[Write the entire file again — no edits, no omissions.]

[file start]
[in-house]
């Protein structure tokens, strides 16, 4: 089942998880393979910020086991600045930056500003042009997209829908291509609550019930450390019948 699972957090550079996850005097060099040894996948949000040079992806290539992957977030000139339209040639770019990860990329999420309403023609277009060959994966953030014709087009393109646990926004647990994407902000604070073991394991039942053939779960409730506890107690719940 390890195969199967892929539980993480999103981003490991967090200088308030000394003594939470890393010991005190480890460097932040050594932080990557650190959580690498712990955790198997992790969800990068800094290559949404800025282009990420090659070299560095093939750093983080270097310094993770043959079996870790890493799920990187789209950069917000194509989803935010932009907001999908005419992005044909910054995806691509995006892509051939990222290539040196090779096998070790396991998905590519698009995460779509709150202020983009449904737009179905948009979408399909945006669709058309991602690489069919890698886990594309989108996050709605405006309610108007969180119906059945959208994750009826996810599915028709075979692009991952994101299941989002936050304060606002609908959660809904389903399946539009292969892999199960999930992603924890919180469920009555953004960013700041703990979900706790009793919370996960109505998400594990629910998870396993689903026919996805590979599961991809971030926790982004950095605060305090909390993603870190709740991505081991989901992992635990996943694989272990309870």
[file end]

[in-house]
């Protein structure tokens, strides 16, 4: 089942998880393979910020086991600045930056500003042009997209829908291509609550019930450390019948 699972957090550079996850005097060099040894996948949000040079992806290539992957977030000139339209040639770019990860990329999420309403023609277009060959994966953030014709087009393109646990926004647990994407902000604070073991394991039942053939779960409730506890107690719940 390890195969199967892929539980993480999103981003490991967090200088308030000394003594939470890393010991005190480890460097932040050594932080990557650190959580690498712990955790198997992790969800990068800094290559949404800025282009990420090659070299560095093939750093983080270097310094993770043959079996870790890493799920990187789209950069917000194509989803935010932009907001999908005419992005044909910054995806691509995006892509051939990222290539040196090779096998070790396991998905590519698009995460779509709150202020983009449904737009179905948009979408399909945006669709058309991602690489069919890698886990594309989108996050709605405006309610108007969180119906059945959208994750009826996810599915028709075979692009991952994101299941989002936050304060606002609908959660809904389903399946539009292969892999199960999930992603924890919180469920009555953004960013700041703990979900706790009793919370996960109505998400594990629910998870396993689903026919996805590979599961991809971030926790982004950095605060305090909390993603870190709740991505081991989901992992635990996943694989272990309870």